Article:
For eight years the president of the United States was a born-again Christian, backed by well-organized evangelicals who often seemed intent on erasing the church-state divide. In Europe, the increasing number of radicalized Muslims is creating widespread fear that Islam is undermining Western-style liberal democracy. And even in polytheistic Asia, the development of democracy has been hindered in some countries, particularly China, by a long history in which religion was tightly linked to the state.
Ian Buruma is the first writer to provide a sharp-eyed look at the tensions between religion and politics on three continents. Drawing on many contemporary and historical examples, he argues that the violent passions inspired by religion must be tamed in order to make democracy work.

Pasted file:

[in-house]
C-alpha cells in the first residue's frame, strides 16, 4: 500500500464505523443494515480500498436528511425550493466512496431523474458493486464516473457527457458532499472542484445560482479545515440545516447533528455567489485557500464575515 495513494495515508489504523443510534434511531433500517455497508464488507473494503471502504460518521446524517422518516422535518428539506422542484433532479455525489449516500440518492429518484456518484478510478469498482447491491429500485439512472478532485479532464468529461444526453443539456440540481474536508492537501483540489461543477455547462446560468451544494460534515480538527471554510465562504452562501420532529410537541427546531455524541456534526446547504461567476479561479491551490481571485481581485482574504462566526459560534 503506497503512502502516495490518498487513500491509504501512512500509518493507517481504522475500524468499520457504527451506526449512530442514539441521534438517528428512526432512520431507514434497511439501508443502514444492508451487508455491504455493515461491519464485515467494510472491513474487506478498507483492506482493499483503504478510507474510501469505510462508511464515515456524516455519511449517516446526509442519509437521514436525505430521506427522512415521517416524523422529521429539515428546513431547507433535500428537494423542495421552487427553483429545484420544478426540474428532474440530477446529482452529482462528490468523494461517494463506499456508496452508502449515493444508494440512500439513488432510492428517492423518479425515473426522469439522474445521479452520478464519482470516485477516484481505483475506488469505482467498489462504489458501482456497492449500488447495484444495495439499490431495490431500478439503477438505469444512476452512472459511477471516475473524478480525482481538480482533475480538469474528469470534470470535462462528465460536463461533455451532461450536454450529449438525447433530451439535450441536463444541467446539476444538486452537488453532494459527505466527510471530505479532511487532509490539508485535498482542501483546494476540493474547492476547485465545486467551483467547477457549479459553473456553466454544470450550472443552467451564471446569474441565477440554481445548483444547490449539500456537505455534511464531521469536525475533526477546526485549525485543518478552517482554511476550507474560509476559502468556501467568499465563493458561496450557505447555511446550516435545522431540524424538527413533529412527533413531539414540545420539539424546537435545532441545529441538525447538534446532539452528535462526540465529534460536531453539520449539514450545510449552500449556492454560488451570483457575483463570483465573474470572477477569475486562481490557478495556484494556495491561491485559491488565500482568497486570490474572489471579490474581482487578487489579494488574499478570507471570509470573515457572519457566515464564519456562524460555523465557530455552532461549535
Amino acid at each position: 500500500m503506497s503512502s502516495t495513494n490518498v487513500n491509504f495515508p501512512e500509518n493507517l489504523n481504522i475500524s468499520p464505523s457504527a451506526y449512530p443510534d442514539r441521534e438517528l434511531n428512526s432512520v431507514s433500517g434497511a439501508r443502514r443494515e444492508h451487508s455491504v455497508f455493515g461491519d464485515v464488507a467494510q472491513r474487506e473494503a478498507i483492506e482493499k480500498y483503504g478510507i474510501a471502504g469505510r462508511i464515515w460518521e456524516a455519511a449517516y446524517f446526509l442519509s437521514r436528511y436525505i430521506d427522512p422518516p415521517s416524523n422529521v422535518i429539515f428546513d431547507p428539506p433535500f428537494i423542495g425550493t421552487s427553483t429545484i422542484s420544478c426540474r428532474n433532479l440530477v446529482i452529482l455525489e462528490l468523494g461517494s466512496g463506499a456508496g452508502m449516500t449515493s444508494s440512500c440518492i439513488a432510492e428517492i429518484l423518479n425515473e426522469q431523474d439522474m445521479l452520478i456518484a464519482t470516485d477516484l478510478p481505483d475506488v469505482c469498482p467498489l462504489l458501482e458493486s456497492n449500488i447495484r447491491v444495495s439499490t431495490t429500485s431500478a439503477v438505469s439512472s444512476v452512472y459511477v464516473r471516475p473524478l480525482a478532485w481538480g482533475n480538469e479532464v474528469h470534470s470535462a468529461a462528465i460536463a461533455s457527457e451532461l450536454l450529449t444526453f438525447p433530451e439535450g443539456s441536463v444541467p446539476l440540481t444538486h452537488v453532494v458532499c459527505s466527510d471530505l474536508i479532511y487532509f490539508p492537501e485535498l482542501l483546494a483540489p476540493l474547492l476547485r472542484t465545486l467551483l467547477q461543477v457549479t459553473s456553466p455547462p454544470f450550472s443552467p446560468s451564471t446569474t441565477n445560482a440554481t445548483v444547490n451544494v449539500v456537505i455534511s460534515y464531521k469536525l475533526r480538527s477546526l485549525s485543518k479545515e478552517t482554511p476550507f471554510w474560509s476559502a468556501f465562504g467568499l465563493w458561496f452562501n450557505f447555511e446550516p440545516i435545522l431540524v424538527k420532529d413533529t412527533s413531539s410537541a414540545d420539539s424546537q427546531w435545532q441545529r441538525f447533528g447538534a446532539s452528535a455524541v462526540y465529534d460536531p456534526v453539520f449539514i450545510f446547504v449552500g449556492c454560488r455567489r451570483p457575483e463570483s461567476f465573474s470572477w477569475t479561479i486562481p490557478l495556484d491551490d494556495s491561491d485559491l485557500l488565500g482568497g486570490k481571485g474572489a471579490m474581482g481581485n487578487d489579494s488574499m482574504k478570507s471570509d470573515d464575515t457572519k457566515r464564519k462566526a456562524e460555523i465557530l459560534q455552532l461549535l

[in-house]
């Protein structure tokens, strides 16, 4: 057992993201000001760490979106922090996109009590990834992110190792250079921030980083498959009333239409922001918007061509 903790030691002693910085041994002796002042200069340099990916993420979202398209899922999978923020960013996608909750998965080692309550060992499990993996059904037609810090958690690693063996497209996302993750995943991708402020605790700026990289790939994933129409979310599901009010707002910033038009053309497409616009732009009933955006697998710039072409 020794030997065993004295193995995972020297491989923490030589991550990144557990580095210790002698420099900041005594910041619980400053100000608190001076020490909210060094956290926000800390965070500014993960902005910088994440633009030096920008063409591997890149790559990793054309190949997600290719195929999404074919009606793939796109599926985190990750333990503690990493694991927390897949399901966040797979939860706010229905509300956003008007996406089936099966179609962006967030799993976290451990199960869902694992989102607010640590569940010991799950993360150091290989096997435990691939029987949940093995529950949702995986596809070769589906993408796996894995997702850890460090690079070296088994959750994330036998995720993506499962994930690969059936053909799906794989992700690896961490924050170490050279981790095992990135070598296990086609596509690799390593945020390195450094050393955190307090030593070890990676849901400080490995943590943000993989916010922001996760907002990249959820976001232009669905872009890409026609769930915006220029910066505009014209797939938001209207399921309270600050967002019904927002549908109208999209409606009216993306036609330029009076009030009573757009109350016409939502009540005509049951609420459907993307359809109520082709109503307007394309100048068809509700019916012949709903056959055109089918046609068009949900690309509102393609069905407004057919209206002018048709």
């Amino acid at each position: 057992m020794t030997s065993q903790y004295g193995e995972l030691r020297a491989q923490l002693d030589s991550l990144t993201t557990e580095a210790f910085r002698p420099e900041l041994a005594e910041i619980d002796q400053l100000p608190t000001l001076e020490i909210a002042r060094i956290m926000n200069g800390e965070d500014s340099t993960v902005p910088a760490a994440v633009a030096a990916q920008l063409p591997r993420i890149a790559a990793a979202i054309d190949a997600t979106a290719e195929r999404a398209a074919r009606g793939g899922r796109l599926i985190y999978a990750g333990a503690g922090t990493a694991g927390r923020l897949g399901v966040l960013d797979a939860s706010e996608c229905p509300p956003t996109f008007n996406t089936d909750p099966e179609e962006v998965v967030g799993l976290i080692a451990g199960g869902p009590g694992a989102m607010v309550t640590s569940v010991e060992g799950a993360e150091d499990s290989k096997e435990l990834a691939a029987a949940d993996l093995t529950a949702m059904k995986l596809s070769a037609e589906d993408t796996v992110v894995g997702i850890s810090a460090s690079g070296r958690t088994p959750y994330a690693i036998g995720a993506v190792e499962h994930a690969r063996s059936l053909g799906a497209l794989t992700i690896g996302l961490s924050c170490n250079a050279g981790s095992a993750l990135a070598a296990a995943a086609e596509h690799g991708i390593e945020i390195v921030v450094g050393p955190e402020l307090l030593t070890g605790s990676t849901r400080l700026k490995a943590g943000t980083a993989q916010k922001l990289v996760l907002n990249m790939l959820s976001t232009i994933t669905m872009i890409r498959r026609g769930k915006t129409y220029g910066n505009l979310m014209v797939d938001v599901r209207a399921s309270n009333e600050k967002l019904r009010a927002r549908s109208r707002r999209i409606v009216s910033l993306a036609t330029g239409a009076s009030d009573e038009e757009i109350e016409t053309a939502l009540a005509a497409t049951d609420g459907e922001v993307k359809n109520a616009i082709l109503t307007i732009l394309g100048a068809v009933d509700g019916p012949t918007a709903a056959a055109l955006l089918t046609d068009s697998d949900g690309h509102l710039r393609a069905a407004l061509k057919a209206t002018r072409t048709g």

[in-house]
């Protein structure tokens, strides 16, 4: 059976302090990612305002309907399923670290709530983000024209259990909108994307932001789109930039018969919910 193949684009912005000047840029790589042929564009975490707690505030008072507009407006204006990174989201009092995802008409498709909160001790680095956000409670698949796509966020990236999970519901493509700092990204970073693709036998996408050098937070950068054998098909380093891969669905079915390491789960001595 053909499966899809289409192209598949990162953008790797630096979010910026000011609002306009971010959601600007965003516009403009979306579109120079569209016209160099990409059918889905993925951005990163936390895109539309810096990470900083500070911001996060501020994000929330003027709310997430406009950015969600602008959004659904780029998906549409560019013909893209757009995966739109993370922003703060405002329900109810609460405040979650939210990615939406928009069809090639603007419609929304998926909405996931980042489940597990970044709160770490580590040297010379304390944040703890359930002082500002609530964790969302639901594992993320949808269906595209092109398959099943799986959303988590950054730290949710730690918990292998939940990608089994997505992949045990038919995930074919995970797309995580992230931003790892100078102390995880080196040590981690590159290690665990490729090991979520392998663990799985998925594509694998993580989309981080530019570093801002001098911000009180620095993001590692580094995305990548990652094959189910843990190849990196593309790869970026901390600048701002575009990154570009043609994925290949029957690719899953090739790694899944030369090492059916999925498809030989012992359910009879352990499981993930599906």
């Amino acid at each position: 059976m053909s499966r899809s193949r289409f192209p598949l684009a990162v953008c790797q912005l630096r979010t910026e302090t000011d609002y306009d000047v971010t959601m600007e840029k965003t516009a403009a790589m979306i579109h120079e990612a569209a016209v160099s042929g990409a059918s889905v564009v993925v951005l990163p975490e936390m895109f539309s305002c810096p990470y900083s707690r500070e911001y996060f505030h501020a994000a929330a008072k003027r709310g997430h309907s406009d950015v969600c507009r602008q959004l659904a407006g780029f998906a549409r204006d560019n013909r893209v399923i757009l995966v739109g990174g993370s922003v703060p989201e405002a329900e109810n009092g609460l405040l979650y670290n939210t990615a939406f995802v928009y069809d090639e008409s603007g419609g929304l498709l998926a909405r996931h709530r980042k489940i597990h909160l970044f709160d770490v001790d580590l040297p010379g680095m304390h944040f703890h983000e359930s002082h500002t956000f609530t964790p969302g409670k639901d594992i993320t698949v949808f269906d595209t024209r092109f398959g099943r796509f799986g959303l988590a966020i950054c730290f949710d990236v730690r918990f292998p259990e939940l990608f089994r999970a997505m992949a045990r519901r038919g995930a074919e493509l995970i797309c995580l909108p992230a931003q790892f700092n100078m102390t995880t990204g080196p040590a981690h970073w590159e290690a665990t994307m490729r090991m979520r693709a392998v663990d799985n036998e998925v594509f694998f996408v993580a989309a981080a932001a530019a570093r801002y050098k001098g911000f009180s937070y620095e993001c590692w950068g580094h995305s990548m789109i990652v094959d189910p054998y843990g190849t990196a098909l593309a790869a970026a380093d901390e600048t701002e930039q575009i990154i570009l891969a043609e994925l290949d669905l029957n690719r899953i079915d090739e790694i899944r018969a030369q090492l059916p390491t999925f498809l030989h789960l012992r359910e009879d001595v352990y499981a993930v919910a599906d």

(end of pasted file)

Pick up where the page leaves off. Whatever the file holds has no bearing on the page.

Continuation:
Comparing the United States and Europe, Buruma asks why so many Americans--and so few Europeans--see religion as a help to democracy. Turning to China and Japan, he disputes the notion that only monotheistic religions pose problems for secular politics. Finally, he reconsiders the story of radical Islam in contemporary Europe, from the case of Salman Rushdie to the murder of Theo van Gogh. Sparing no one, Buruma exposes the follies of the current culture war between defenders of "Western values" and "multiculturalists," and explains that the creation of a democratic European Islam is not only possible, but necessary.
Presenting a challenge to dogmatic believers and dogmatic secularists alike, Taming the Gods powerfully argues that religion and democracy can be compatible--but only if religious and secular authorities are kept firmly apart.
Ian Buruma is the Henry R. Luce Professor of Democracy, Human Rights, and Journalism at Bard College. His many books include Anglomania (Random House), Inventing Japan (Modern Library), and Murder in Amsterdam (Penguin), which won a Los Angeles Times Book Award. He is a regular contributor to many publications, including the New York Review of Books, the New Yorker, the Guardian, and the Financial Times.